Some of the earliest exemptions, including on agriculture, charitable groups and non-profit hospitals, date back to 1939. A few have gone back and forth from taxable to untaxable over the years, including the rodeo and amateur sports official exemptions.
The at-times contentious conversation over sales tax exemptions this session came as lawmakers are keeping a close eye on the pending Supreme Court case. South Dakota is the lead plaintiff seeking to win the right to collect taxes on internet sales made to state residents by some companies located outside the state. The decision could come this summer and a ruling for the state could generate an estimated $13 billion for state governments across the country.
The complicated discussion over the sales tax exemptions is unlikely to fade anytime soon. In fact, a bill to require a study of the exemptions every four years passed through a House committee, but failed in the full House on a 34-31 vote in late February.
South Dakota is one of seven U.S. states without an income tax, making the Rushmore State heavily dependent on sales, use and excise taxes. Each year, a team of state forecasters crunches numbers to determine if or how much sales tax revenues may rise, thereby providing the governor an estimate upon which to base the entire annual budget plan.
To understand the revenue-generating power of the state sales tax, one only need to look back to 2016 when lawmakers looked to the sales tax as the only way to quickly generate money to raise the salaries of South Dakota teachers, who had the lowest average annual salary in the nation. After a heated debate and narrow vote, the state sales tax was raised that year from 4 percent to 4.5 percent, giving a raise to most of the state’s roughly 9,500 teachers.
During debate this session, Michael Held, a lobbyist representing the South Dakota Farm Bureau, laid out the major argument in favor of maintaining exemptions for the agricultural industry: farmers shouldn’t be taxed on sales of a product that will eventually be taxed when it is sold to the end consumer.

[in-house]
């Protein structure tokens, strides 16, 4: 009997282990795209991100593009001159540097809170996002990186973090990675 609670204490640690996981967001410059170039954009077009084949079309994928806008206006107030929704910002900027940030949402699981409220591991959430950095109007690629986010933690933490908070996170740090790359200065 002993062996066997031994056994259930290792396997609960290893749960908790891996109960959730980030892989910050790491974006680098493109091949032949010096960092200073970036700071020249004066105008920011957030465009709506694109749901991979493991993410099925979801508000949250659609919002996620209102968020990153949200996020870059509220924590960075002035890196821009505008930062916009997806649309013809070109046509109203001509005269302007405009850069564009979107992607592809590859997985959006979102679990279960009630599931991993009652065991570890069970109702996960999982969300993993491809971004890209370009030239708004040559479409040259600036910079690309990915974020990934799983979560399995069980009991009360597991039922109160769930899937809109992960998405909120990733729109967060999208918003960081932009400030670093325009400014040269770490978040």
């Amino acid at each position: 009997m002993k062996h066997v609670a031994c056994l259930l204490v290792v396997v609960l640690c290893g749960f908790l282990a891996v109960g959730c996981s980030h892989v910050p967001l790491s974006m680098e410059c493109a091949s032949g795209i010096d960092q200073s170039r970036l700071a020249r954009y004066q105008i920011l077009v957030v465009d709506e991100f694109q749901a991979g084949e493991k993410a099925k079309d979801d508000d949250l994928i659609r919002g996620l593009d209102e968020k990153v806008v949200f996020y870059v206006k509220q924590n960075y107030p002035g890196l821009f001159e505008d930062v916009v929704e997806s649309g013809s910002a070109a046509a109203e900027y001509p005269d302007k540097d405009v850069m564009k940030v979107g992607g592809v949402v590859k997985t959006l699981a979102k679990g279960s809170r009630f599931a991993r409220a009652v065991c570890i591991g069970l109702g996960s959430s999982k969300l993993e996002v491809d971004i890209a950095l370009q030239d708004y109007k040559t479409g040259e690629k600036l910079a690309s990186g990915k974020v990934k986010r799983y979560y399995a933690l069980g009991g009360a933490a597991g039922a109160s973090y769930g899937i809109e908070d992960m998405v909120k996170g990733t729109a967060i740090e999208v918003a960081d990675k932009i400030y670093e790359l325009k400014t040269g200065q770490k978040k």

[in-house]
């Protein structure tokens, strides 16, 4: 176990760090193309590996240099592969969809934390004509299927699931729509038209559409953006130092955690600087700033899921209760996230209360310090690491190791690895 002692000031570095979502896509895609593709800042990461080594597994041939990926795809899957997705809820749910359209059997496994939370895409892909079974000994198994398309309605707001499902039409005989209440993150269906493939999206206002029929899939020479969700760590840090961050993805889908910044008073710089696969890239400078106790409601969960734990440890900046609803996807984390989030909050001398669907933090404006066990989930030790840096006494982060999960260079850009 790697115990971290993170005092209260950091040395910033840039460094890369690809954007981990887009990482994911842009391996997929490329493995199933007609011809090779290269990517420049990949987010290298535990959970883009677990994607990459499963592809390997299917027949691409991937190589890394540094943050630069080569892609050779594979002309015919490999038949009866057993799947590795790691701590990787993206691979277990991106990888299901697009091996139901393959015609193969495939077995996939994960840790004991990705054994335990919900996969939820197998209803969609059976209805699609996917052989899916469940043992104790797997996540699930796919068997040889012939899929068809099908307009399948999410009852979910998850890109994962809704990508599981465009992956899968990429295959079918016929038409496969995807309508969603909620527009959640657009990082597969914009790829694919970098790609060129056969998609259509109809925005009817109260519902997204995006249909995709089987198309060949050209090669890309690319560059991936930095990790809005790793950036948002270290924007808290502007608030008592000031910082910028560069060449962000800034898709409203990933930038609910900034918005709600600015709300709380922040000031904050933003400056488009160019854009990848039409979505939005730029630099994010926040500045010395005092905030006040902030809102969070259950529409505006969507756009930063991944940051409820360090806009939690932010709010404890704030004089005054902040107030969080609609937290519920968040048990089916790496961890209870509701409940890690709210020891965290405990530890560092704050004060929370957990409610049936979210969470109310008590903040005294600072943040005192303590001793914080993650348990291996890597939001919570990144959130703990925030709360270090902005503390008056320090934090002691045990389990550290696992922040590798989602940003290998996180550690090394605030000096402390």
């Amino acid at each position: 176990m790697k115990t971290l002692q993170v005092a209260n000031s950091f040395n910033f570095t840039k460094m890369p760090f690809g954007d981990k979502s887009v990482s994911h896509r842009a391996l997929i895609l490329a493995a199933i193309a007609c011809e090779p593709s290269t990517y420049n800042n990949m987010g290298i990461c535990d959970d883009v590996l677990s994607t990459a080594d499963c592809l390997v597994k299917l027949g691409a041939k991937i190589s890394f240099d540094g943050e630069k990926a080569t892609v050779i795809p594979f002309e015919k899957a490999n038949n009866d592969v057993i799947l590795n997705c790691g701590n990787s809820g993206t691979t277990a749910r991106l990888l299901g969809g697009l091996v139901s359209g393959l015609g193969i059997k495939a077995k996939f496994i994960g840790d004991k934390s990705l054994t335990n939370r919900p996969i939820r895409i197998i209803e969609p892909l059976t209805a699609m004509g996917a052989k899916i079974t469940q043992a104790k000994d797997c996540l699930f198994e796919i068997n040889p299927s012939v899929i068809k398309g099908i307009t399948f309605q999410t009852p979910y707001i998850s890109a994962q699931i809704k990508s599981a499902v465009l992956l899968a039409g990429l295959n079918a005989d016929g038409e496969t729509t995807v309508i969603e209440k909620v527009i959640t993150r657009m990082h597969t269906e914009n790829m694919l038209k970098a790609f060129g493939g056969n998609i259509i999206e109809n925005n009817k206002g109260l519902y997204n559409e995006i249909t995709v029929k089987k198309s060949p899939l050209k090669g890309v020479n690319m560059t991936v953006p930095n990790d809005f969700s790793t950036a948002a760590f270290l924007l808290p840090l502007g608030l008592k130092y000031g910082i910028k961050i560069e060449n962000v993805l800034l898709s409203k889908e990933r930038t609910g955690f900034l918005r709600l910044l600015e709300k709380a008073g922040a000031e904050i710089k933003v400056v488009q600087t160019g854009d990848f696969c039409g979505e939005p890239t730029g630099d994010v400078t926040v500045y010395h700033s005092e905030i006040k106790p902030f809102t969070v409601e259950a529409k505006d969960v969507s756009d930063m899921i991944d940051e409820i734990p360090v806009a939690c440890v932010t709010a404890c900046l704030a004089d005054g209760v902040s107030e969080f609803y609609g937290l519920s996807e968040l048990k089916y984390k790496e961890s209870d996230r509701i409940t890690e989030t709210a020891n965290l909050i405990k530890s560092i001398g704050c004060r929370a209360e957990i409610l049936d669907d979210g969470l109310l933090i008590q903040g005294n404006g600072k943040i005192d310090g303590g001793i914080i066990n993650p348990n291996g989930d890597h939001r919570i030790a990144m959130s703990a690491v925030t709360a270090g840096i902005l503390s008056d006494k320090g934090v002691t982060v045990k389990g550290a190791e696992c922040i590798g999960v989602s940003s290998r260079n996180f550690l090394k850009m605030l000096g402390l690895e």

“Our philosophy is that the tax is collected when the agricultural item is sold,” Held said. “When you buy the steak or the box of cereal or the pork chop or whatever, then you pay the sales tax. You don’t pay the sales tax every time a transaction is made within agriculture.”
Held reminded the members of the committee that most lawmakers have farmers in their districts. He also said previous legislatures have studied the agricultural exemptions and found them valid, and that regular analyses are therefore not needed.
Other states provide exemptions
Rep. Ray Ring, a Democrat from Vermillion who is a retired University of South Dakota economics professor, said the state is on par with other states when it comes to allowing exemptions for major industries. Ring, who opposes the sales tax on food, said he supports many other exemptions that he said keep South Dakota competitive and the state economy robust.
Ring said closing exemptions could lead businesses to pass those new costs on to consumers, which could lower the overall tax base by reducing the number of taxed expenditures.
“We may raise more tax by removing some exemptions, but we may in the process discourage economic development and lower some of the rest of the tax base, so potentially we could conceivably be lowering our overall tax revenues,” Ring said.
Deb Fischer-Clemens, a senior vice president for Avera Health in Sioux Falls, argued against closing exemptions for non-profit hospitals. She noted that Avera paid nearly $8 million in sales, property and federal taxes last year while providing about $160 million worth of charity care, support of unpaid government programs and shortfalls in Medicaid funding.
“Avera is tax-exempt because of the many community benefits we provide,” Fischer-Clemens said.
She said Avera provides many services that do not generate a profit but fill a community need, such as helicopter service, community blood banks, transplant services and hospice care. “There are the things we would not be able to do if you change this tax structure,” she said. “Let’s not tax the sick.”
May’s bill to review the exemptions in full by 2023 and every four years thereafter passed through the Senate Taxation Committee in late February.
But such reviews, according to Sen. Ernie Otten and other veteran lawmakers, rarely result in the closure of exemptions. He and others point to a 2012 summer study which led to the closure of only one small exemption. Still, Otten said lawmakers should keep examining the exemptions because sources for new state revenues are limited.
“Somewhere along the line you’ve got to start drawing the line on exemptions,” Otten, R-Tea, a member of the Senate Taxation Committee, said in an interview. “It’s something that has to be revisited because this thing just keeps on growing and growing and I don’t know how fair to the citizens that is.”
About Bart Pfankuch
Bart Pfankuch, Rapid City, S.D., is the content director for South Dakota News Watch. A Wisconsin native, he is a former editor of the Rapid City Journal and also worked at newspapers in Florida. Bart has spent more than 30 years as a reporter, editor and writing coach.